By Jeremy Tiers, Director of Admissions Services
A couple of weeks ago I told you to ask your undecided students an important question. If you did that you should have a better feel for how each student will make their final decision.
Remember, at this point in the process it’s less about “selling” to this group and more about knowing what kinds of questions you can ask that will get them to say more than two or three words to you.
With that in mind, I’m going to cut right to the chase this week and give you more questions that I’ve seen work well towards the end of the process. Asking one or more of these should produce vital information that will tell you what your next step should be.
- Who are you leaning on to help you make your decision? If you asked a version of this earlier in the process I still want you to ask it again. We hear stories all the time of students being influenced both more and less by those same individuals down the stretch. Once you get an answer, ask yourself how well you’ve recruited those other individuals. If the answer is “not that well,” or “I’m not sure,” you know what you need to do later tonight.
- What are you and your parents talking about at home when it comes to the idea of being a student here? No matter how well you think you’ve recruited the student, if you haven’t cultivated a relationship with their parent(s), our research continues to show that your chances of getting a deposit from that student go down significantly.
- If you were going to tell me that you’ve chosen a different college, what do you see as the #1 reason you’d end up doing that? I want you to get them to play “what if” with you. Science tells us their answers are almost always based in reality. Whether they’re going to tell you “yes” or “no,” you’ll most likely get a hint of that using hypothetical situations. We’ve also heard from counselors who ask this question that it revealed a last minute objection that they were either unaware of or thought they had overcome earlier in the process.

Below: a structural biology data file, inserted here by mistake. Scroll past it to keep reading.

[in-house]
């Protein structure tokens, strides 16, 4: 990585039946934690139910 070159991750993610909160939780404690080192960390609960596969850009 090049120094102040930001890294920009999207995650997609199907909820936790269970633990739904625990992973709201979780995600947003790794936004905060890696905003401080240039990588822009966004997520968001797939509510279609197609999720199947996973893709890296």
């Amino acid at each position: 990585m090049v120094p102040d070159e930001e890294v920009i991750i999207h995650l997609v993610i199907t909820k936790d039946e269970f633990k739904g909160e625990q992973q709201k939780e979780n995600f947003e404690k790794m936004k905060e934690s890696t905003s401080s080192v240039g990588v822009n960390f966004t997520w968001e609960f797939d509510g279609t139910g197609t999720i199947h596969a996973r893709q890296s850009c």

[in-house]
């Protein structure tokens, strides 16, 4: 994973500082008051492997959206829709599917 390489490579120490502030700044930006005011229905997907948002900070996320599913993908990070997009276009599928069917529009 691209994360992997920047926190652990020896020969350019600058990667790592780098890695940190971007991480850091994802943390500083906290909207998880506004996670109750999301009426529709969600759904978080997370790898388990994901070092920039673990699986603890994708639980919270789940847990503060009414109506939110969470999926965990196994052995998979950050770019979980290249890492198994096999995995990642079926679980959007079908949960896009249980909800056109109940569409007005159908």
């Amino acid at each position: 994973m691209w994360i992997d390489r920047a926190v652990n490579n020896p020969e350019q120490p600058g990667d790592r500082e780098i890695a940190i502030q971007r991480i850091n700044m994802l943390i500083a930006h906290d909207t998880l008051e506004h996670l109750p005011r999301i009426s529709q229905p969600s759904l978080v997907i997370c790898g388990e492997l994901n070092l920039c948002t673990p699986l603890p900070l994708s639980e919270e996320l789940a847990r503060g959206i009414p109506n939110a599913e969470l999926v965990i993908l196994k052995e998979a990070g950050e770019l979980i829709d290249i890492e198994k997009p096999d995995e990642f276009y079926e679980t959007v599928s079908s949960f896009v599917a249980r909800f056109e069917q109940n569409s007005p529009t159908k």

- Can you see yourself living here on campus? You could switch out “living here on campus” with any other activity or action. If they can’t verbalize this with some kind of specificity and clarity, it means they haven’t been picturing it in their mind, and that’s a telltale sign.
- What do you like most about the students or campus environment here? Again, if they don’t know, or they can’t describe something specific about their visit to campus, that’s a red flag.
- Since our school isn’t the least expensive option, is it really just going to come down to who gives you the best financial aid package? This one, of course, is for a school that has a higher cost of attendance than their competitors. For some families, the legitimate, 100% honest answer is, “Yes.” For most, it’s the fallback decision making tool that they use if they haven’t been consistently and passionately told stories about your school and your students that provide value and create emotional connections. Either way, you need to know.
- What do you see left on your to-do list before you make your decision? You want to see if your undecided student verbalizes any remaining questions that are left unanswered. If they list something, your top priority should be to get answers to that question or help them check those things off their list.
- When have you told other schools that you’ll be letting them know what your final decision is? If you just asked a version of this question very recently, I’d wager to say not much has changed. On the other hand, if it’s been a couple a months, then it’s time to get straight to the point. This is a good question to do just that.
- When do you see us being able to talk again about all this? If their answer is sometime in the next week or two, that’s a good sign. If they tell you they’re not sure, but they’ll “keep in touch” or “let you know,” that’s another red flag.
- What do you want to see us talk about next? Hopefully they give you a new topic that is central to their decision making process that they haven’t brought-up before. Again, the goal during this time of the year is to keep them talking. Your undecided students need to feel free to communicate new questions or ideas to you. If you haven’t cultivated trust with them, this question probably won’t yield very much information.
- Which school are you leaning towards choosing? You’re swinging for the fences with this question, but you never know what you’ll hear. Remember, your prospect is under a lot of stress too. Our research shows that students are likely to reveal more details as the process enters the final weeks.
- Are you feeling like you’re ready to commit to our school? If you’ve been through our campus training workshop experience, you know how important it is to “ask for the sale.” I’m willing to bet that right now you have some undecided students that are ready to say, “Yes”…if you just ask them. And even if they say, “No” or tell you they already picked another school, at least you have some closure and can cross their name off your list.
Try one, two, or all twelve of these questions out, and then email me and tell me how they work for you.
P.S. Here’s a picture of my descent into Atlanta at sunrise earlier this week that I thought you might enjoy. Have a great rest of the week!